U.S. Supreme Court

Case Status


Docket Number



2012 Term

Oral Argument Date

February 20, 2013


Questions Presented

Whether, in determining the creditability of a foreign tax, courts should employ a formalistic approach that looks solely at the form of the foreign tax statute and ignores how the tax actually operates, or should employ a substance-based approach that considers factors such as the practical operation and intended effect of the foreign tax.

Case Updates

Supreme Court holds UK tax can be claimed for foreign tax credit

May 20, 2013

The Supreme Court reversed the decision of the Third Circuit and held that the tax at issue may be claimed for foreign tax credit.

U.S. Chamber files amicus brief

December 20, 2012

NCLC urged the Supreme Court to reverse the Third Circuit's decision and reject the IRS Commissioner's hyperformalistic application of the credit for foreign “excess profit taxes” under section 901of the tax code. In this case, the IRS denied a tax credit to the plaintiff company saying that the taxes it paid overseas did not qualify for the section 901 tax credit. NCLC argued in its amicus brief that the IRS Commissioner's rigidly formalistic approach should be rejected as an administrative overreach that breaks with the historical understanding of this particular tax provision. Historically, the understanding of whether a section 901 tax credit was available has turned on the economic substance of the foreign tax assessment. The approach advocated the the IRS Commissioner and adopted by the Third Circuit improperly ignores the substance of the British windfall tax at issue here. Additionally, NCLC argued that the Commissioner's position is opportunistic and inconsistent with the Government's usual emphasis on substance over form.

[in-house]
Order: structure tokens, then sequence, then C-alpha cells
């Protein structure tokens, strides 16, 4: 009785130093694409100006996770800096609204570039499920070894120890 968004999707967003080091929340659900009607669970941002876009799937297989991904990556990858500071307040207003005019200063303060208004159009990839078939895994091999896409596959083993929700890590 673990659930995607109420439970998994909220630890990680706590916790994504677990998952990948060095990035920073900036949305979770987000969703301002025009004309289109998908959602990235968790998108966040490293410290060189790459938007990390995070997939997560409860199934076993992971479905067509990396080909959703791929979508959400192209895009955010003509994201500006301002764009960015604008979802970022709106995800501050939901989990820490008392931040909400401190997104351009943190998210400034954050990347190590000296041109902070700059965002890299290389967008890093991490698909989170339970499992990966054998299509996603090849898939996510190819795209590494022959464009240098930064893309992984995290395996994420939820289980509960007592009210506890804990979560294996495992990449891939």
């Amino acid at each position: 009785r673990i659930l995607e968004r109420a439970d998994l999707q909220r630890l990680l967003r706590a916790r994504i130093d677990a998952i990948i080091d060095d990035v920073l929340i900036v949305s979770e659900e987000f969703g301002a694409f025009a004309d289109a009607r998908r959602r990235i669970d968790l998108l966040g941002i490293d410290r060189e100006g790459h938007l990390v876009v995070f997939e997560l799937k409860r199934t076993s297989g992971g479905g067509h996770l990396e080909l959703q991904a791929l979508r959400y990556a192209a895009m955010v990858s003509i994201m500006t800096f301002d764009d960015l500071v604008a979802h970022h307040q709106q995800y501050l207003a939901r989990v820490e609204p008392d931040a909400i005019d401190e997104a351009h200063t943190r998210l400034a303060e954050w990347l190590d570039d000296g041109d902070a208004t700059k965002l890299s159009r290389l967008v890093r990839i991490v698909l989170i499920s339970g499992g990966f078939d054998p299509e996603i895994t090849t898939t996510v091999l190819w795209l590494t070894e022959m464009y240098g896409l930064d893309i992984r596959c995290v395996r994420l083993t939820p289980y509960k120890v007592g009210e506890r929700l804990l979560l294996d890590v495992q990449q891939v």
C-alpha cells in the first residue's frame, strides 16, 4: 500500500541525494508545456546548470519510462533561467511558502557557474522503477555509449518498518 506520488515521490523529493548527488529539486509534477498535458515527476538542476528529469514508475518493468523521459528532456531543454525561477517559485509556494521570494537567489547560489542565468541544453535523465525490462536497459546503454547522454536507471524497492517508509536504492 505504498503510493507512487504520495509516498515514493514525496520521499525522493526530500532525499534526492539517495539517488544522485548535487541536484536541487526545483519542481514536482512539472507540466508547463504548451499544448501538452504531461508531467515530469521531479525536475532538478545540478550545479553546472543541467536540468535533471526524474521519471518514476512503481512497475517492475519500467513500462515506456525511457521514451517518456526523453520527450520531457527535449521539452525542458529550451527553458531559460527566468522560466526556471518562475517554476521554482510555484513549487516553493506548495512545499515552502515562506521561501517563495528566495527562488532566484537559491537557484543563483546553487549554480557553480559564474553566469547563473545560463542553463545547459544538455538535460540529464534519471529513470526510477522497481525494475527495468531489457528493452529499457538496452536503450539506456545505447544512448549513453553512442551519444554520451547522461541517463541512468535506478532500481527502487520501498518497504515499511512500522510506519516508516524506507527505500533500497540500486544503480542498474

Case Documents